Tags: Dollar | euro | Strength | investors

Dollar on Path to Gain Even More Strength Against Euro

Dollar on Path to Gain Even More Strength Against Euro

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Monday, 12 June 2017 09:16 AM Current | Bio | Archive

Leaving the U.S. political chatter alone for a moment, the event of the week will without any doubt be Wednesday’s decision by the Federal Open Market Committee (FOMC) to raise, as is widely expected, the Fed funds rate by 0.25 percent to a range of 1.00 – 1.25 percent.

Because recent Fed speak has clearly downplayed the soft GDP growth data of Q1 and the fact that many at the Fed seemingly consider the recent soft inflation data as transitory, I still think we’ll have 3 rate hikes this year.

The only thing at this moment that could upset this is if the consumer price inflation (CPI) report for May we’ll get on Wednesday comes in well below the 1.9 percent figure we got for April. 

There is no doubt that Wednesday’s press conference by Fed Chair Janet Yellen (as well as the Fed’s own summary of economic projections) should be interesting.

Talking for a moment about the FOMC’s “dot plot” estimates, I still believe that the FOMC’s “median” interest rates projections of the fed funds rate over the period from the end of 2017 and into 2018 shouldn’t change, which is consistent with three rate hikes in 2017 and as three in 2018.

In case we should get a lower CPI number Wednesday, then I think the Fed’s forward guidance could change to a slower tightening pace than was signaled so far.

What is for sure is the fact that Fed has definitively entered its tightening cycle. I still consider the Fed as being behind the curve, while the second most important central bank, the ECB remains, at least for the time being, in its “easing cycle.”

For investors, this is important because if the divergence between U.S. and Euro area interest rates should continue, one day that will be reflected in a stronger exchange rate of the dollar against the euro.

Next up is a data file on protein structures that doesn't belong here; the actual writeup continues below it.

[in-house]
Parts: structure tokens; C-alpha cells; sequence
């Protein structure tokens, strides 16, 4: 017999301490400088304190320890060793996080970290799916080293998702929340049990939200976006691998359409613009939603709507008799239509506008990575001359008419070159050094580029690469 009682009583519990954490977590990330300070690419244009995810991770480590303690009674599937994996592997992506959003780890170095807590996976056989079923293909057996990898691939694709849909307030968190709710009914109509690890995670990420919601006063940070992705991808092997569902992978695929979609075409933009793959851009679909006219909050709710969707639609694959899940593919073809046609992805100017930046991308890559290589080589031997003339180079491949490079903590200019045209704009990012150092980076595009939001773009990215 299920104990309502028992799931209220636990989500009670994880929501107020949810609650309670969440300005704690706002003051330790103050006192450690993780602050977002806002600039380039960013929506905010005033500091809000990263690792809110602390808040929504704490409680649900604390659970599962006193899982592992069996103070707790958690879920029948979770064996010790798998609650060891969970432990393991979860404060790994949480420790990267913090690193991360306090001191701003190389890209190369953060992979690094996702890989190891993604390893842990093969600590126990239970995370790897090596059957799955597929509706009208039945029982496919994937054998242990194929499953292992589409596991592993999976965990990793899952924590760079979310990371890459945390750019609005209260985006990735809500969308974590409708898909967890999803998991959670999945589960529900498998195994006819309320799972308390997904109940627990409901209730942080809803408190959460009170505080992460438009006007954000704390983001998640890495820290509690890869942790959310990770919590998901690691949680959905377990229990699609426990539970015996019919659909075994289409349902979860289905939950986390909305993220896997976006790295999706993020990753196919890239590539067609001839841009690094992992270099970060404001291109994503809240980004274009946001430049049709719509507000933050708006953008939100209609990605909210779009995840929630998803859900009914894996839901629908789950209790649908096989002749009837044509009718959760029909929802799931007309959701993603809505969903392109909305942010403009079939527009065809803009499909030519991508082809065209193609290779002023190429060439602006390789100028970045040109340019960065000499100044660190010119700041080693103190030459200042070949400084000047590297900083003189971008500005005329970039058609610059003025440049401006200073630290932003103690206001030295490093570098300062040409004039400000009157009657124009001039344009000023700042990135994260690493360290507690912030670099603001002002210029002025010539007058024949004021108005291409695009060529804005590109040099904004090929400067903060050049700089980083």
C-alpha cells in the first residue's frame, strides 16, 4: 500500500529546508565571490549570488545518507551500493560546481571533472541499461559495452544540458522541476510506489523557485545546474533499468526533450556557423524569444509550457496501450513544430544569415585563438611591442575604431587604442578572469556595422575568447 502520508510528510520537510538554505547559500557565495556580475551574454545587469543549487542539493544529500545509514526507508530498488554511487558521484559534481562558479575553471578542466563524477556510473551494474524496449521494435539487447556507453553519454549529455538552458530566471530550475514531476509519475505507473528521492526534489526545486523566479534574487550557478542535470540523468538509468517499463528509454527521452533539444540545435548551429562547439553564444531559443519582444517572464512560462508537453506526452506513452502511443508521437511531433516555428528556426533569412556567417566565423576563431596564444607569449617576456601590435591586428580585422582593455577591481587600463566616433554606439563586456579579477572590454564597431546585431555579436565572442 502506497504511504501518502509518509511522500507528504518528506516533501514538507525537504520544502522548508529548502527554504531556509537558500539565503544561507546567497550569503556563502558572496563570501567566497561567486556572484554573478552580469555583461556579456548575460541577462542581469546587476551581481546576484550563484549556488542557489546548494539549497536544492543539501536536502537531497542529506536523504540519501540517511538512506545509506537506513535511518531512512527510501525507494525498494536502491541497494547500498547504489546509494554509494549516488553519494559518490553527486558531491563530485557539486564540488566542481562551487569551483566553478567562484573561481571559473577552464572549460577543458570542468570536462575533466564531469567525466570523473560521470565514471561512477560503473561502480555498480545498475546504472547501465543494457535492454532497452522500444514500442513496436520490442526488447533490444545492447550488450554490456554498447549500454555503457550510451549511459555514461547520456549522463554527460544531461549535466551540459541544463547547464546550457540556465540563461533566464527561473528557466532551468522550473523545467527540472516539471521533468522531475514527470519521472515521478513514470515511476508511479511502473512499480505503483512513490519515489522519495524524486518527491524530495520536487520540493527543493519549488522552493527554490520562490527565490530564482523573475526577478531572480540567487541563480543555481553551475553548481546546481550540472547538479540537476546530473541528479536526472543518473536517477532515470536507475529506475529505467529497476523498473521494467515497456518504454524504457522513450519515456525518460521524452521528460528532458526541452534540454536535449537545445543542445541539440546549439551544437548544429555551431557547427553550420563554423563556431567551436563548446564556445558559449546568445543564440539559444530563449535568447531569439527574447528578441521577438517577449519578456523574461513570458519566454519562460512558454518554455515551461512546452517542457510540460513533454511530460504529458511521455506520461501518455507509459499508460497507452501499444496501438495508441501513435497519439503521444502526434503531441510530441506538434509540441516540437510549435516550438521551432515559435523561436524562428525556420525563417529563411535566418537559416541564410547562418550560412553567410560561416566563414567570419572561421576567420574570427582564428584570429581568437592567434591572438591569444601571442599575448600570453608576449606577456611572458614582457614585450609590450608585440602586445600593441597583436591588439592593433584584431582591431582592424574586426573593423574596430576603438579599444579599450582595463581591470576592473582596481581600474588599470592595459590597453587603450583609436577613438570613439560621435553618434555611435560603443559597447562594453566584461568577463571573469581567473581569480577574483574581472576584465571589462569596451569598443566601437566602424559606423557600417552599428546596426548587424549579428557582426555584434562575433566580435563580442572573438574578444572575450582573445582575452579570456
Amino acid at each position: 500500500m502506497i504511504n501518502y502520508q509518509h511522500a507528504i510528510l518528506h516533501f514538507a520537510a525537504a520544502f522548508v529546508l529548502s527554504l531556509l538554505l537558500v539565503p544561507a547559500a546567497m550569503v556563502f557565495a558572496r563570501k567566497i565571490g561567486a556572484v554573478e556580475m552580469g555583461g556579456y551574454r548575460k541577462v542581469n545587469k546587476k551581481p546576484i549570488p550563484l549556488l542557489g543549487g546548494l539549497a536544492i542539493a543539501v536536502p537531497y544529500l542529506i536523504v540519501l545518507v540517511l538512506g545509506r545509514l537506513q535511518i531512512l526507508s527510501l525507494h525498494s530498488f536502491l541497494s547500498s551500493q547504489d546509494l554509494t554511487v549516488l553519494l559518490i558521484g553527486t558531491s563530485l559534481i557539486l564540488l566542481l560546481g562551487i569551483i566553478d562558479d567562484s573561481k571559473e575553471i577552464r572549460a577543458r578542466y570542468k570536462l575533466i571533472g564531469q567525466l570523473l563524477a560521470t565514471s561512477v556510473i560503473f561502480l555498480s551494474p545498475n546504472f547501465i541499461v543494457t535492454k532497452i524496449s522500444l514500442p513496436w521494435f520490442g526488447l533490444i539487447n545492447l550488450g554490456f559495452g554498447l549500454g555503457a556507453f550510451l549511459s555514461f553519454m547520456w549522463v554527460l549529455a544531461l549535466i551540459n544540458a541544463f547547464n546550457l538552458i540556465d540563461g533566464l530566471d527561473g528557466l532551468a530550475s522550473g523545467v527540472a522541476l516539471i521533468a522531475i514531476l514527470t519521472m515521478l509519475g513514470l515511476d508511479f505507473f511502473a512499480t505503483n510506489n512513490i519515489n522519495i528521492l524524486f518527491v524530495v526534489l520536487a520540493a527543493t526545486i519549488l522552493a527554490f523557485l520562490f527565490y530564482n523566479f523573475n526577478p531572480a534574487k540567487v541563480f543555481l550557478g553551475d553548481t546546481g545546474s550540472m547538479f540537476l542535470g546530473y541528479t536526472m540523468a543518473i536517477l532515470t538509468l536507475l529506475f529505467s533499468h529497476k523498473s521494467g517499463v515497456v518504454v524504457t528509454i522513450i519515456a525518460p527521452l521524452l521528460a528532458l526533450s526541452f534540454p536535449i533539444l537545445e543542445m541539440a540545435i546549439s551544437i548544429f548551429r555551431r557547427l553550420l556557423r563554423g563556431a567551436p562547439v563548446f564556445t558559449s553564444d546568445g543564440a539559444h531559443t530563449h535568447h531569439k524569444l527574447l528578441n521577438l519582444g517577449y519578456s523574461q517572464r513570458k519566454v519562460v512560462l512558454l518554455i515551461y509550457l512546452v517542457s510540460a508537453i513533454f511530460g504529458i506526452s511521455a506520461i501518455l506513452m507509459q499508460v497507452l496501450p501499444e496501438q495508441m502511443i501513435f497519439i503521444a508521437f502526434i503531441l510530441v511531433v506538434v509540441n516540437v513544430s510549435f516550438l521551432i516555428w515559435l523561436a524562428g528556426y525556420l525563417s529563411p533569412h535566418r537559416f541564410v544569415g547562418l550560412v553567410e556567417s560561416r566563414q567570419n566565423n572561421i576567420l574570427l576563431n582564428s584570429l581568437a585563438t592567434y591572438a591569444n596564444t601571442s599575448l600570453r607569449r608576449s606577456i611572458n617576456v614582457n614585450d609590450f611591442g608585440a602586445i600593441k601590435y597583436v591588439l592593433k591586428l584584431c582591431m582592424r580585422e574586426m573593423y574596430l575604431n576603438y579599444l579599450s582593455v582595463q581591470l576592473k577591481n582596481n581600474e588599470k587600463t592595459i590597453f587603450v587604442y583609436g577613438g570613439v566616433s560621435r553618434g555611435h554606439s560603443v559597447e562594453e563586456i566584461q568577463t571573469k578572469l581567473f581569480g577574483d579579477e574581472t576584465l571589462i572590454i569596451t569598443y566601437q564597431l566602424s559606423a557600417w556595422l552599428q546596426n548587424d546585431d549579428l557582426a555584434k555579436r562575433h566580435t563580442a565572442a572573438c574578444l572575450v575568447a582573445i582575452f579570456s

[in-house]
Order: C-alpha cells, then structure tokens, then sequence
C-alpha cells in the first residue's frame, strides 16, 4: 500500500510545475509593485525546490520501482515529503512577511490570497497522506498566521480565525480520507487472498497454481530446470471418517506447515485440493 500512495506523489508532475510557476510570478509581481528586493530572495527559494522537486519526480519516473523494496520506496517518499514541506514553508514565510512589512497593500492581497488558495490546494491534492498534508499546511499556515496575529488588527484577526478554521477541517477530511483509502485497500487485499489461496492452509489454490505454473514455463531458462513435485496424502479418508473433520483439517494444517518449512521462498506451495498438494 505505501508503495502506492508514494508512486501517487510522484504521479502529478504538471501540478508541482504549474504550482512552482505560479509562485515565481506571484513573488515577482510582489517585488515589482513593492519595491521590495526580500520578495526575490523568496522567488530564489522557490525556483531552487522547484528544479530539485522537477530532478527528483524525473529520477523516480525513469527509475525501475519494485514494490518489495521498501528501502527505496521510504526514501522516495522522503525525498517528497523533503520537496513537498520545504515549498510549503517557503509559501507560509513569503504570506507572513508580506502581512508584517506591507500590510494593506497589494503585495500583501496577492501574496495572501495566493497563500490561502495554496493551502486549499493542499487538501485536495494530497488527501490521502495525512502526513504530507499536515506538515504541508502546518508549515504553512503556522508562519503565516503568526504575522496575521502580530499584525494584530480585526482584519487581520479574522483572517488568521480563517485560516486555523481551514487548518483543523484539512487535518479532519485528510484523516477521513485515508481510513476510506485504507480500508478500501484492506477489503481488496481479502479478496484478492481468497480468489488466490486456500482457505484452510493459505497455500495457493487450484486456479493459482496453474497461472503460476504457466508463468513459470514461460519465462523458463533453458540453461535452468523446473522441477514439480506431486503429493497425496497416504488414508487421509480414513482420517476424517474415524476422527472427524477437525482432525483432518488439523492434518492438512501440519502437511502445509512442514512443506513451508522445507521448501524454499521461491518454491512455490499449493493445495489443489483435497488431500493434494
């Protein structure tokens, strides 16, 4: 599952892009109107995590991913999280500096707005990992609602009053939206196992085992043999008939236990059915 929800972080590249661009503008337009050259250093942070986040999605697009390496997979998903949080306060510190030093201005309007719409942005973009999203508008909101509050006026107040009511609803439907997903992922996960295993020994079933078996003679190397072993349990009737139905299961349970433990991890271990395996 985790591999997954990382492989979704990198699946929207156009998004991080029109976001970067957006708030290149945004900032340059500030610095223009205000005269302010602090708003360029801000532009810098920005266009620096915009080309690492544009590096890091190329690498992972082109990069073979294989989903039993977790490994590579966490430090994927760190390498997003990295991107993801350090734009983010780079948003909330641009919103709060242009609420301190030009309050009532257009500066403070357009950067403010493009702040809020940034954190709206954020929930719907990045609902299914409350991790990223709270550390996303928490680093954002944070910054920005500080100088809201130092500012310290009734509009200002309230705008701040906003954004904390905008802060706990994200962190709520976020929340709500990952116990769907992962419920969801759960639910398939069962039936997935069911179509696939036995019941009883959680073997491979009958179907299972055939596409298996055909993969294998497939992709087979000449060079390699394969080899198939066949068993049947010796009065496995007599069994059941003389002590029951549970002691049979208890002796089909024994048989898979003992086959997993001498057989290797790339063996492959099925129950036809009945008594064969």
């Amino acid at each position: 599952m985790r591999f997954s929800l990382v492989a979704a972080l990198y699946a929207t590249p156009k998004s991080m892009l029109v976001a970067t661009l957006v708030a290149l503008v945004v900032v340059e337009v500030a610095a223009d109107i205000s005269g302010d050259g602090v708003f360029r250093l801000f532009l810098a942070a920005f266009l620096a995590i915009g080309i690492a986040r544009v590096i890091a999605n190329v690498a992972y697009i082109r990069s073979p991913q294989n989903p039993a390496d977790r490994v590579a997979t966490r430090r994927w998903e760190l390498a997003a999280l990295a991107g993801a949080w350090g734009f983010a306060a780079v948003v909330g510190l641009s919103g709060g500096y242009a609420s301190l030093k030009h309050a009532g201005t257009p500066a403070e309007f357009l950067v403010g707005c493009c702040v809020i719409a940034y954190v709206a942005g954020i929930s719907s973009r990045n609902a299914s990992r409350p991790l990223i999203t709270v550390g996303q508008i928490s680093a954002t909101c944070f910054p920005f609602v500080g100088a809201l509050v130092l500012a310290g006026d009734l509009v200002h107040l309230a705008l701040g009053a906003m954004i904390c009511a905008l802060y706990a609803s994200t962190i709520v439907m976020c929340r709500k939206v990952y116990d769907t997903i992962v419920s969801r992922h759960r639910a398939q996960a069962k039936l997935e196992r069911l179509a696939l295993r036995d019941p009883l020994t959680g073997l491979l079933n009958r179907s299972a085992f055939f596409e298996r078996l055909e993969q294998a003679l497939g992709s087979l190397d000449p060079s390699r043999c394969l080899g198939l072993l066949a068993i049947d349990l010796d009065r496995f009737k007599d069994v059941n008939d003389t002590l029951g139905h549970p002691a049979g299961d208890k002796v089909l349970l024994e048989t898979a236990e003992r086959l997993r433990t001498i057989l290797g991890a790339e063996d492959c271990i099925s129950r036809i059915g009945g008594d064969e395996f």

Nonetheless, if the better political news we got out of Europe continues, then the divergence story could come earlier to an end than is now factored in, and, of course, a lot will also depend on when President’s Trump tax reform will finally take place, which for the moment remains an important unanswered question.

All this brings us to European politics that in fact lead the headlines today with the aftermath of elections in France, Italy and the UK, all playing their role.

In France, President Macron’s party appears set to gain a majority in the National Assembly.

The first round of the French Assembly elections saw Macron’s candidates gain 32 percent of the vote. The second round is due next Sunday.

Not since General De Gaulle ’s political party, the Union for the New Republic (Union pour la nouvelle république or UNR) has a political party gained governmental ground so quickly.

President Macron could possibly obtain the largest majority next weekend in the history of 5th Republic that by the way was established by General de Gaulle in October 1958.

If that would be the case, which is completely possible, then a lot more credibility should be given to President Macron’s reform programs, in particular to the ever-controversial area of labor market reform.

In Italy, local elections took place on Sunday in several key-cities representing around 20 percent of the electorate. None of them are necessarily that significant of themselves, but the populist five-star movement failed to gain control in any of them. Italy is set to have parliamentary elections within a year and the support for five-star has been a concern for investors.

Both events in France and Italy may be read as favorably for investors who have been nervous about the prospects of another anti-establishment party at a national level in Italy.

In the UK, Prime Minister May faces the Conservative Party’s members of parliament against the backdrop of media speculation about a leadership challenge.

Investors could do well taking note that changing the leadership of the Conservative Party would not necessarily resolve the divisions within the party over Europe by keeping in mind that the opposition Labor Party’s “shadow” Chancellor John McDonnell stated in February this year that there was no option but to leave the EU single marketmeaning there is neither of the 2main parties in favor of remaining in the EU.

Etienne "Hans" Parisis is a bank economist who has advised global billionaires and governments on the financial markets and international investments.

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For investors, this is important because if the divergence between U.S. and Euro area interest rates should continue, one day that will be reflected in a stronger exchange rate of the dollar against the euro.
Dollar, euro, Strength, investors
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2017-16-12
Monday, 12 June 2017 09:16 AM
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